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The Chronic Lymphocytic Leukemias

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Hairy cell leukemia also has a characteristic phenotype, which is different from that of CLL and other lymphoproliferative disorders that can involve the blood ... – PowerPoint PPT presentation

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Title: The Chronic Lymphocytic Leukemias


1
The Chronic Lymphocytic Leukemias
Blood-Hematopoiesis-Lymphatics 2013
  • Brad Gehrs, MD
  • Department of Pathology bradley-gehrs_at_ouhsc.edu

2
Downloading this presentation or using any of the
diagrams, charts or photographs for any purpose
other than studying for the Blood-Hematopoiesis-Ly
mphatics course is prohibited.
3
Chronic Lymphoproliferative Disorders
  • Variety of conditions featuring neoplastic
    proliferations of mature lymphocytes in blood

4
Chronic Lymphoproliferative Disorders
Mature B-cell disorders B-cell chronic
lymphocytic leukemia (CLL) B-cell prolymphocytic
leukemia Splenic marginal zone lymphoma Hairy
cell leukemia Lymphoplasmacytic
lymphoma Leukemic phase of non-Hodgkin
lymphoma Plasma cell leukemia
5
Chronic Lymphoproliferative Disorders
Mature T-cell / NK cell disorders T-cell
prolymphocytic leukemia T-cell large granular
lymphocytic leukemia Aggressive NK cell
leukemia Adult T-cell leukemia/ lymphoma Sezary
syndrome
6
B-Cell Chronic Lymphocytic Leukemia (CLL)
  • Most common adult leukemia in U.S. Western
    Europe
  • 30 of all leukemias
  • Predominantly older age group
  • Median age 55-60 years at diagnosis
  • Does occur at younger ages
  • Men gt Women

7
CLL Biologic Heterogeneity
  • CLL is biologically heterogeneous
  • Pre-germinal center variant
  • Unmutated immunoglobulin gene (IgH)
  • More aggressive
  • Post-germinal center variant
  • Mutated immunoglobulin gene (IgH)
  • Less aggressive
  • Appearance and phenotype generally the same

8
B-Cell CLL Etiology
  • No known cause in the majority of patients
  • Possible genetic predisposition
  • Increased incidence in relatives of CLL patients
  • Possible occupational or chemical exposure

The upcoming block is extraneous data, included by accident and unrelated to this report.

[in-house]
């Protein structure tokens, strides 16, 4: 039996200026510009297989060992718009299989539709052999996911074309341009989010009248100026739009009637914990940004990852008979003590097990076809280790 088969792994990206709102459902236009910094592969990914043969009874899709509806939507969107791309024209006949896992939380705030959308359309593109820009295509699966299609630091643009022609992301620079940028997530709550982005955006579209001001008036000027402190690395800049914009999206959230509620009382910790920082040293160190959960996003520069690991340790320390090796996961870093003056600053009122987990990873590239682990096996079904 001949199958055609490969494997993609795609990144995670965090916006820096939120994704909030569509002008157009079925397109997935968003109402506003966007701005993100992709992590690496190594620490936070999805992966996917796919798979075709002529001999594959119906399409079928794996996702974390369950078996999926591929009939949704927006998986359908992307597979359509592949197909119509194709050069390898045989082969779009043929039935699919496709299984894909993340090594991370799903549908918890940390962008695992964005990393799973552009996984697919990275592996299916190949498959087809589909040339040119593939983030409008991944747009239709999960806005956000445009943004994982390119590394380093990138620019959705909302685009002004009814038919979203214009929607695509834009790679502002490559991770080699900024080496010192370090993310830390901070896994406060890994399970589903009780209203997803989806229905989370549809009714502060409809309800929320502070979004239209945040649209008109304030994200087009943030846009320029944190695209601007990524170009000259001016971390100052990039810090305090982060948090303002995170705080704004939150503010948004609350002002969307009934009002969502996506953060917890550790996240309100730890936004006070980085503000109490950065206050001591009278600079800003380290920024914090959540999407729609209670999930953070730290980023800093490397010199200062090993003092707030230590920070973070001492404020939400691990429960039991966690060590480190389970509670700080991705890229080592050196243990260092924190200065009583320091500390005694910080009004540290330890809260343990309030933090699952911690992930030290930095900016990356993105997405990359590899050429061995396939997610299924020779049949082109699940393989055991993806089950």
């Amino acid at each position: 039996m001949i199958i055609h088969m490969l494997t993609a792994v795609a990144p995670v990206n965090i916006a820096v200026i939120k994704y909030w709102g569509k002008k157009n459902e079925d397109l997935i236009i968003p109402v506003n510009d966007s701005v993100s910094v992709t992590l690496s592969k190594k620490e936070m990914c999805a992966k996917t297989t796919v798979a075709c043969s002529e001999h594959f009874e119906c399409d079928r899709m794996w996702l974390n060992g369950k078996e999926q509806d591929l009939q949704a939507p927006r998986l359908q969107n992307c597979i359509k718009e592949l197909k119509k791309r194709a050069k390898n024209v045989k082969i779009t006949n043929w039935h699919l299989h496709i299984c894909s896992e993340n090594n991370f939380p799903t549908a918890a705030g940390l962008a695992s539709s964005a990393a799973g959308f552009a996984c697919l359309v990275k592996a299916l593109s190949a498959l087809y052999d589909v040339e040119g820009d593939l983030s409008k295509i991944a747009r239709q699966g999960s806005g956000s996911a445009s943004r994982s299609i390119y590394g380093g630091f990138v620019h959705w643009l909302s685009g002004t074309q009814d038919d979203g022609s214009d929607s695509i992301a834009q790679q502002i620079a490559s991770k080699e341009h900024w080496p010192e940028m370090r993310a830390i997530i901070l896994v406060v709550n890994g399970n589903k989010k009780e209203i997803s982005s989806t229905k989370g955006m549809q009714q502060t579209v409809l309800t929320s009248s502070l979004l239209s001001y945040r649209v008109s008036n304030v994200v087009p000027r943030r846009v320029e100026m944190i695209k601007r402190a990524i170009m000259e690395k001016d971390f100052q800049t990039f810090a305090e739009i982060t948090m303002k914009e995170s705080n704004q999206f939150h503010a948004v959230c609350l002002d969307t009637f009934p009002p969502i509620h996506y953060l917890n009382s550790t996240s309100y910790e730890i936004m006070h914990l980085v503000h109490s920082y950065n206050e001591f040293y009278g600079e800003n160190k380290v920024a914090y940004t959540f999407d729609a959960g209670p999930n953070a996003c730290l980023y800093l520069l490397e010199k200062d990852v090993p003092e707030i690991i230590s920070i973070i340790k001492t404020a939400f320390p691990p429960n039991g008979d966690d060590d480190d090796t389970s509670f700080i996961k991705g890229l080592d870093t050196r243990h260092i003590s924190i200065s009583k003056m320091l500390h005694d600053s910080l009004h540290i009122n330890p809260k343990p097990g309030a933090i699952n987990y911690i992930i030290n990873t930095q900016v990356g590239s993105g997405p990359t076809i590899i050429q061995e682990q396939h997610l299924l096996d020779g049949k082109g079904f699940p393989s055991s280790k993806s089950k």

• Reported increased incidence in agricultural
    workers

9
B-Cell CLL Clinical
  • Frequently asymptomatic Unexpected finding on
    routine CBC
  • Symptoms (when present) nonspecific
  • Fatigue, weight loss, fever, night sweats
  • Physical exam Often unremarkable
  • Lymphadenopathy may be present, but usually not
    marked
  • May have hepatosplenomegaly

10
B-Cell CLL Diagnosis
  • Lymphocytosis (gt5,000/mL)
  • Immunophenotyping by flow cytometry
  • Immunoglobulin light chain restriction (k or l
    light chain, but not both)
  • Characteristic phenotype
  • Bone marrow examination
  • Traditionally done, but may not be required

11
B-Cell CLL Blood Smear
  • Lymphocytosis of small, mature-appearing
    lymphocytes
  • Very condensed nuclear chromatin (Soccer ball
    nuclei)
  • Numerous smudge cells (smashed lymphocytes)

12
B-CLL Blood Smear
Low power
13
B-CLL Blood Smear
Smudge Cell
14
B-CLL Bone Marrow Biopsy
15
B-Cell CLL Phenotype
  • Expression of B-cell markers (CD19, CD20)
  • Expression of CD5 (T-cell marker)
  • Dim surface immunoglobulin, with light chain
    restriction
  • Other markers CD23, FMC-7-, CD38 variable
  • CD38 expression may be adverse indicator

This could appear on the USMLE.
16
B-CLL Laboratory Findings
  • Anemia and/or thrombocytopenia
  • 30 at diagnosis, usually mild
  • Absolute neutrophil count usually normal percent
    neutrophils decreased
  • Direct antiglobulin (Coombs ) test
  • 1 positive at diagnosis increases with
    duration of disease
  • Other labs usually unremarkable

17
B-Cell CLL Differential Diagnosis
  • Reactive lymphocytosis
  • Viral other infections
  • Drugs
  • Monoclonal B-cell lymphocytosis (MBL)
  • Prolymphocytic leukemia, T/NK-cell leukemias,
    hairy cell leukemias
  • Other non-Hodgkin lymphomas with blood
    involvement
  • Mantle cell, follicular lymphomas, others

18
Monoclonal B-Cell Lymphocytosis (MBL)
  • Presence of a small monoclonal B-cell population
    in blood
  • By definition, less than 5,000 clonal
    lymphocytes/mL (lt 5 x 109/L)
  • Other criteria
  • Normal physical exam (no lymphadenopathy or
    hepatosplenomegaly)
  • No B symptoms
  • No autoimmune or infectious disease

19
Monoclonal B-Cell Lymphocytosis (MBL)
  • Relatively common increases with age
  • Estimated gt4 of people over 40
  • Majority have same phenotype as CLL